Scientists suggest light momentum carried by atomic shock wave
The paradox that light has momentum but does not have mass is another matter.
Researchers from Aalto University have published a paper in Physics Review A that claims to show that the propagation of light in a transparent medium is associated with the transfer of atomic mass density. The passage of the photon through the medium sets the atoms in motion and a propagation wave of those atoms carries a significant part of the total momentum of the light. In the case of silicon this atomic wave carries 92 percent of the total momentum of light.
To solve the momentum paradox the paper’s authors show that the special theory of relativity requires an additional atomic density wave or shock wave to travel with the photon. The total momentum of light is split into two components. The photonic share of momentum is equal to the Abraham momentum while the total momentum, which also includes the momentum of atoms driven forward by the optical force, is equal to the Minkowski momentum.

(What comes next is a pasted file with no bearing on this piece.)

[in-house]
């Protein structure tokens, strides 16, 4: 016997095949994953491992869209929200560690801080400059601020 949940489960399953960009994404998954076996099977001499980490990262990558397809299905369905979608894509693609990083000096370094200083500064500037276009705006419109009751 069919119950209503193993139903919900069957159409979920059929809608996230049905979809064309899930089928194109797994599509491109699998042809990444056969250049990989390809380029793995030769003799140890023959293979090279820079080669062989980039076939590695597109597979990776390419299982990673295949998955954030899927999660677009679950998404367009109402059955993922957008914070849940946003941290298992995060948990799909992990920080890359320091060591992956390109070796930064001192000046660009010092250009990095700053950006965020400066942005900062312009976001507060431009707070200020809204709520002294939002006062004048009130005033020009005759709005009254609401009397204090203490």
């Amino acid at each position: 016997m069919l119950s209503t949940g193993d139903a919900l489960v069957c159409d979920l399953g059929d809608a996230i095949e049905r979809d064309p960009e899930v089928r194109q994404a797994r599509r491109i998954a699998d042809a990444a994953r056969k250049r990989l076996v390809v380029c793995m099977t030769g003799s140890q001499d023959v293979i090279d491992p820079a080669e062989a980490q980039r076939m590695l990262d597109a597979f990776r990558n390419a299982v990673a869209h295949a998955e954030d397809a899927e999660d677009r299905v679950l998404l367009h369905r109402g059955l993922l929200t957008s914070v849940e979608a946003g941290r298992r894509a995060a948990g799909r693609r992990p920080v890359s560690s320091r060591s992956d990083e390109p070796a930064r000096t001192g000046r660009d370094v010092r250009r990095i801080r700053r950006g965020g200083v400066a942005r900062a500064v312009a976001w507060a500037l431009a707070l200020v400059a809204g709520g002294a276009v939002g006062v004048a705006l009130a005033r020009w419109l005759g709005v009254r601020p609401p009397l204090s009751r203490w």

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“Since our work is theoretical and computational it must be still verified experimentally, before it can become a standard model of light in a transparent medium,” said researcher Mikko Partanen, in a statement. “This should be feasible using present interferometric and microscopic techniques and common photonic materials,” he added.
The researchers are working on potential optomechanical applications enabled by the optical shock wave of atoms predicted by the new theory. However, the theory applies not only to transparent liquids and solids but also to dilute interstellar gas. Thus, if verified the theory could have implications for astronomy and cosmology
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